NPC People’s Drug Store, 11th & G streets, Washington DC 1920
Anyone who still calls himself an investor doesn’t understand what goes on.
Nobody said waking up from six years of Federal Reserve-induced slumber would be easy In stocks, volatility is back. The Standard & Poor’s 500 Index, which never went more than three days without a gain in 2014, has twice fallen five straight times since January. Daily equity moves exceeding 1% have jumped 50% from last year and shares tumbled 3% or more over four different stretches in the first quarter. What seems like chaos is a return to normalcy for 70-year-old investor Chris Bertelsen, who says the end of Fed stimulus is long overdue in a market that has tripled since 2009. Volatility indicators bear a resemblance to 2007, the final year of the previous bull market – which this one now exceeds by 12 months.
“We are so skewed by the readily available quantitative easing and that was the abnormal,” said Bertelsen, chief investment officer of Global Financial. “For many investors, particularly those that haven’t seen a period of time like this, it does create queasiness.” The market hasn’t been this turbulent since the European debt crisis three years ago as volatility in currency and energy markets spill over to equities and Fed policy makers signal a rate increase by mid-year.
Less than three months into 2015, the market has seen 15 days when the S&P 500 rose or fell 1% or more, compared with 10 days a quarter in 2014. While the index is little changed for the year and has gone 41 months without a 10% tumble, it’s had more retreats of at least 3% than any time since 2011, data compiled by Bloomberg show. After swinging 0.53% a day in 2014 in the calmest year since 2006, the S&P 500’s daily move has widened to 0.71%, versus the average of 0.76% since 1928. “What we’re seeing in the market today is a preview that this is going to a more volatile year and investors should be positioned,” said Jim McDonald at Northern Trust.
Suddenly the narrative that “everything is awesome” is showing to not be as “awesome” as it was first proclaimed. Merely a few months have passed since the ending of QE and praises of awesomeness everywhere are morphing into questions more akin to “Oh no: not again!” And with that we are now watching those who pushed, pulled, and levitated that narrative scramble desperately to push another narrative back onto the stage that worked so many times before: “Every sell off over the last 6 years has shown to be a profitable buying opportunity.” i.e., Just buy the dip (JBTFD). Yet it would seem these dips; are far different.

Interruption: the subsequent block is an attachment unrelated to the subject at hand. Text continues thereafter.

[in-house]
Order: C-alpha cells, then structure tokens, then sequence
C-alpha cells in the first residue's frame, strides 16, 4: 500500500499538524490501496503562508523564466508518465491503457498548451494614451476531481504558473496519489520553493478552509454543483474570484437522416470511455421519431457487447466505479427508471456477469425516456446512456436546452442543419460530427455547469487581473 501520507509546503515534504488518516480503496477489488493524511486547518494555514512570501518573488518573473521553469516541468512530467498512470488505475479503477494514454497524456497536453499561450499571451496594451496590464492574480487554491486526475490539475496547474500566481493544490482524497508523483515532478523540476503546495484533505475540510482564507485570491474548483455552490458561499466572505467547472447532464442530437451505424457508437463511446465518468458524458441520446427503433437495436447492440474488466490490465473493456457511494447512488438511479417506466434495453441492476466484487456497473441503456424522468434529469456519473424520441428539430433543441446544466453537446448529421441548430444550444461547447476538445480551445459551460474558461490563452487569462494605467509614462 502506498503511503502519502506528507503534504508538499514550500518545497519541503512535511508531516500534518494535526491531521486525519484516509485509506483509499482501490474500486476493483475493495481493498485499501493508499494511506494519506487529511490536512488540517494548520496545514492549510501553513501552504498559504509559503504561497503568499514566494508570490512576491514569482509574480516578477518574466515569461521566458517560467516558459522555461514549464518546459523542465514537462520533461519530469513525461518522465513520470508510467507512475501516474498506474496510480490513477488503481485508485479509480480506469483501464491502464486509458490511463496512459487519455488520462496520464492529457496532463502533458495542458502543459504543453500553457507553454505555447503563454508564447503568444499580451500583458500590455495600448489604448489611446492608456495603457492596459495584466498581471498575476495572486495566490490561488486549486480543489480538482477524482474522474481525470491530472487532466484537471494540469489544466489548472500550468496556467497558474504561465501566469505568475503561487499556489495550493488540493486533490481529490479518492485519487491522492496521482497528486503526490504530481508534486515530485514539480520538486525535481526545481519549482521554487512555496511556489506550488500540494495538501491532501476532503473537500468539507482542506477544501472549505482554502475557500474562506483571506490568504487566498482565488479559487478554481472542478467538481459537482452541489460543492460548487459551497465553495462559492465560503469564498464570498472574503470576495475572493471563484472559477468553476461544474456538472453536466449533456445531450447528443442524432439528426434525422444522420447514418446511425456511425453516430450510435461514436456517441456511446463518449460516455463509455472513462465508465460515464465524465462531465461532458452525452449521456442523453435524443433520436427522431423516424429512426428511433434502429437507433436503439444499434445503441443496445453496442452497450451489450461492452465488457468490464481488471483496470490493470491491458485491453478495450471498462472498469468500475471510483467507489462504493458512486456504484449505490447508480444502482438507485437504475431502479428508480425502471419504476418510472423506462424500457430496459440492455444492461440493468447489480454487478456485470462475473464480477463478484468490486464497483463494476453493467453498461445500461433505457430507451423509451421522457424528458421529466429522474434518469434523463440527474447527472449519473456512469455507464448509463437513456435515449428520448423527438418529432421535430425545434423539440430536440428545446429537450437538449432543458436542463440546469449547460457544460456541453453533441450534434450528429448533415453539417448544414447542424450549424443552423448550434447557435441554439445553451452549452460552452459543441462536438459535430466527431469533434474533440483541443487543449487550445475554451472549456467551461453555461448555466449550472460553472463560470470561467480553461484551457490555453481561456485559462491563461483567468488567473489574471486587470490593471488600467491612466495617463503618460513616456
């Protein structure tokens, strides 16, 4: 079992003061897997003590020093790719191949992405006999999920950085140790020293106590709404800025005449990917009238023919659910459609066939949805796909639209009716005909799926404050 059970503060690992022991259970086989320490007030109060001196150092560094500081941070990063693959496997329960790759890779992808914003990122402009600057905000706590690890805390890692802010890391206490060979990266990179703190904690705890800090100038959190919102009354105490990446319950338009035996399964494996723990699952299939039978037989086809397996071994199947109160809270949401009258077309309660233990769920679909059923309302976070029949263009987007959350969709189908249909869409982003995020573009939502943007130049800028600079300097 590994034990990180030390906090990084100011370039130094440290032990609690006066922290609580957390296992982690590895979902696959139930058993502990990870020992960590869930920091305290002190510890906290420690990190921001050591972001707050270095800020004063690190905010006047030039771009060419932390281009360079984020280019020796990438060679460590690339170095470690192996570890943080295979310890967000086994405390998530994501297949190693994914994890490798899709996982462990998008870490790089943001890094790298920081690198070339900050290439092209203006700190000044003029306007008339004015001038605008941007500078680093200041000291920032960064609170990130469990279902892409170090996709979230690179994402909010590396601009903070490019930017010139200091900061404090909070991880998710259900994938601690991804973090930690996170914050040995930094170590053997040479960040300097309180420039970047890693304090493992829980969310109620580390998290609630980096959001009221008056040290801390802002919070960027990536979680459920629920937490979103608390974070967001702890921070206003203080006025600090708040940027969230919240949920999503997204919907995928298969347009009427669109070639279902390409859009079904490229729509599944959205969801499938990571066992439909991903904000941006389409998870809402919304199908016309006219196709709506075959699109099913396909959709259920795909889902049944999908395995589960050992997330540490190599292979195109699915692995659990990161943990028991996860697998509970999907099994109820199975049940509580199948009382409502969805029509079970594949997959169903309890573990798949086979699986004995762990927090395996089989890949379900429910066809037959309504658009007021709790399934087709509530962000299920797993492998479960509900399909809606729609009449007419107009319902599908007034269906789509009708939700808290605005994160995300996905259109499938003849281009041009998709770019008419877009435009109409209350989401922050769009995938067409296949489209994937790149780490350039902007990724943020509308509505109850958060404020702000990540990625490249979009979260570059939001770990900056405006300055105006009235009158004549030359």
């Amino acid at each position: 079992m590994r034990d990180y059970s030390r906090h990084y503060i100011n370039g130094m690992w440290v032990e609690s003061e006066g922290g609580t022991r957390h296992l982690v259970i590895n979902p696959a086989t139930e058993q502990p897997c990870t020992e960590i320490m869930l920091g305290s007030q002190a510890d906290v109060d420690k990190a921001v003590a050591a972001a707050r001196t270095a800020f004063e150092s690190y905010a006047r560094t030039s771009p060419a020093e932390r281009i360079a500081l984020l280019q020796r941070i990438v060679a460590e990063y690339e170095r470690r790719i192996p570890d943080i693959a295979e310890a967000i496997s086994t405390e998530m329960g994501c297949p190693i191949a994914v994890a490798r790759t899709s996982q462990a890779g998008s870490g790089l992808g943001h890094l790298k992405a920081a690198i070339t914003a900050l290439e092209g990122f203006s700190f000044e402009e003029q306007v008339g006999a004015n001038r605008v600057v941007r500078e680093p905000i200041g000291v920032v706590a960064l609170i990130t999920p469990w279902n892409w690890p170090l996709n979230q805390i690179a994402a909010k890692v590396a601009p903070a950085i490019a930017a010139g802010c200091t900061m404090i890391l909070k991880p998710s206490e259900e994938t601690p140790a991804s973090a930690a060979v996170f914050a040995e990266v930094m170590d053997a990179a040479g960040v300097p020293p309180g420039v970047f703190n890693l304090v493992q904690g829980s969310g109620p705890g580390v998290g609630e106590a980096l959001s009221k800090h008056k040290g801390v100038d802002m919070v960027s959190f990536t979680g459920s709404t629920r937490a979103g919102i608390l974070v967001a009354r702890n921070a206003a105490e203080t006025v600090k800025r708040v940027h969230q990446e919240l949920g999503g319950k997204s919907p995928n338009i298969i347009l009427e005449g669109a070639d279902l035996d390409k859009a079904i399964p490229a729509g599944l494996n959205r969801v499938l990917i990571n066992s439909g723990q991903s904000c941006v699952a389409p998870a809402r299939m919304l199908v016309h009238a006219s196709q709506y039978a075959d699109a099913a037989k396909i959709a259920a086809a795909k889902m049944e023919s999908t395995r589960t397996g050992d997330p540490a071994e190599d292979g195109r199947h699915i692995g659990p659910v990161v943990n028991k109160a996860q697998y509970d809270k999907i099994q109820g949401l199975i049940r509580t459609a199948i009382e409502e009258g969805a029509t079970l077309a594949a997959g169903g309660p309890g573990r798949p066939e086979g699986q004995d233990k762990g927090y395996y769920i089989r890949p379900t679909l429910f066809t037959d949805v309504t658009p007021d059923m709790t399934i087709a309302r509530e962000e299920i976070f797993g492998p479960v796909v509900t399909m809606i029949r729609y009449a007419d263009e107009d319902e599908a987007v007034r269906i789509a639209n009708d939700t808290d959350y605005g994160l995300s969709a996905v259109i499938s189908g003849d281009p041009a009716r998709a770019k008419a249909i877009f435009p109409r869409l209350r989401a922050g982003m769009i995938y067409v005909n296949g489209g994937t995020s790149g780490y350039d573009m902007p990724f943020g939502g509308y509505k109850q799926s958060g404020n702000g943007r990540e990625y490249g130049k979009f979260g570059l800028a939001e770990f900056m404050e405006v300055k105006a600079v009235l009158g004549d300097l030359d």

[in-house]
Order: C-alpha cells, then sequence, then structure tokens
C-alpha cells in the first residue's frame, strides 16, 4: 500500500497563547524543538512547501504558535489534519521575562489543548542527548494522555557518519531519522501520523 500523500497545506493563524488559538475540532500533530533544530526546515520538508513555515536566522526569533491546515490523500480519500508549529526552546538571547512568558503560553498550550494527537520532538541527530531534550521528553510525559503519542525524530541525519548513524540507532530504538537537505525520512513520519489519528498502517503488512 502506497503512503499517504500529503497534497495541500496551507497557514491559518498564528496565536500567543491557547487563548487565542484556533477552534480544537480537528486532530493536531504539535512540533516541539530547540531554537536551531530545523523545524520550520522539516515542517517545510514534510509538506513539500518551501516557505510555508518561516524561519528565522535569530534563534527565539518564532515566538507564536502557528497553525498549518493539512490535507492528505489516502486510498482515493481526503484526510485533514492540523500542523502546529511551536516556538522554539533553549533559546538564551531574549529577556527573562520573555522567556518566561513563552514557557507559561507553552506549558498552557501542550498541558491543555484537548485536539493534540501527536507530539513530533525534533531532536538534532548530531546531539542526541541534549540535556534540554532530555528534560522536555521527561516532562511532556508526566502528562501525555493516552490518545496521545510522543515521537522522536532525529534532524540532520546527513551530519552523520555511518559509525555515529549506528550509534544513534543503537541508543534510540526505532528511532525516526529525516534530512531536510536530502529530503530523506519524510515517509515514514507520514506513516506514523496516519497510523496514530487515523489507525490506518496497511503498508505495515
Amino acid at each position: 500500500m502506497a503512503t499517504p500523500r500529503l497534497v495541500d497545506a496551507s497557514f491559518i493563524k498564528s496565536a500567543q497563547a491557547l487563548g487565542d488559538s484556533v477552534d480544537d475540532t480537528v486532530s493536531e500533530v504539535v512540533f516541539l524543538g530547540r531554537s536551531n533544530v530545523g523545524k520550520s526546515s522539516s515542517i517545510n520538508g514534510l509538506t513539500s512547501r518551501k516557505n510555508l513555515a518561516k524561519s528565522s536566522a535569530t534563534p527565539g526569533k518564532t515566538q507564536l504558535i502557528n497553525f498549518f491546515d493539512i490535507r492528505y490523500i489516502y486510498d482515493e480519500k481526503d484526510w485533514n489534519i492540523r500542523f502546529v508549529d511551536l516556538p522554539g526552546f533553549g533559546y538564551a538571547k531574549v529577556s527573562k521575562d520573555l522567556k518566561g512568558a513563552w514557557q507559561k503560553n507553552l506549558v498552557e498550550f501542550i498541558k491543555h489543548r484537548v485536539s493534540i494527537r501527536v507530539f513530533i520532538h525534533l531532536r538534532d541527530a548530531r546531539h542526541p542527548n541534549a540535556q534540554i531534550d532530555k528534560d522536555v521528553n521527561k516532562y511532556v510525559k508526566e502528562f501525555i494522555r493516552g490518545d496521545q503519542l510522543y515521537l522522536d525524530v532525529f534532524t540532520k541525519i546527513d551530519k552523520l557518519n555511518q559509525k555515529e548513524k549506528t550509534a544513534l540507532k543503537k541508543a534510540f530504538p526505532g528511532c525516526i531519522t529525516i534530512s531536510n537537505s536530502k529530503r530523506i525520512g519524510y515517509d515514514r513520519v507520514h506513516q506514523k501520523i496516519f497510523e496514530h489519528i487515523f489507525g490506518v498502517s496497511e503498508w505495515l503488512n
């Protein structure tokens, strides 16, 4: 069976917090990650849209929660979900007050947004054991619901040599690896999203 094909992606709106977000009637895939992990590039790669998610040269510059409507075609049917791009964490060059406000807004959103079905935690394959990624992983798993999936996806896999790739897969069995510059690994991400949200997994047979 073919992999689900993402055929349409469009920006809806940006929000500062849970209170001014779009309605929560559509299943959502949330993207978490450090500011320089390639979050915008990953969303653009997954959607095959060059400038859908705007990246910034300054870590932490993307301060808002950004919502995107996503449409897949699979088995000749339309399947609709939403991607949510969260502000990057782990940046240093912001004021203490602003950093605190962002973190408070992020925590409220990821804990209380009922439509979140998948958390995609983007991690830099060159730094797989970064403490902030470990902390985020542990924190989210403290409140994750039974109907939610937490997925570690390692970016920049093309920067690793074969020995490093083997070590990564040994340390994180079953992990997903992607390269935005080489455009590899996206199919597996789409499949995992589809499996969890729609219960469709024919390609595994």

Just for context, over the past week, if you were one of the few remaining “home-gamers” still watching CNBC™, you would have been delighted to see once again their host Jim Cramer go through great pains to explain why he discounts the idea that we’re in a bubble to once again like ringing a bell (he uses buzzers and gongs I believe) the indexes sell off in dramatic fashion bringing back memories of Bear Sterns. As of today any gains for the year have been quelled. But not too worry, for he also contends you should have “dry powder” at the ready. i.e., Be ready to “JBTFD.” My thoughts? “Investing” isn’t going to be so easy this time. Why? Let me be so bold to use the same meme touted by the likes of those who sold it: Because, it truly is – different this time. Without QE, not only is there no one buying.
What’s far, far, far, (did I say far?) worse is: There’s no one to sell too! Effectively through the interventionist policies over the last 6 years via the QE program what the Fed. has accomplished, whether intentionally, or merely complicit in the results were: to systematically exterminate the dreaded “Short sellers.” Today everybody is currently on one side of the market. And that side is: long. The dreaded “Bears” that would even out the markets taking positions on the other side are all about gone. Every empirical statistics, every indicator measured whether it be Investor Intelligence™ data and the like shows, historically – they’ve never been so lopsided. Ever! But that’s only the beginning.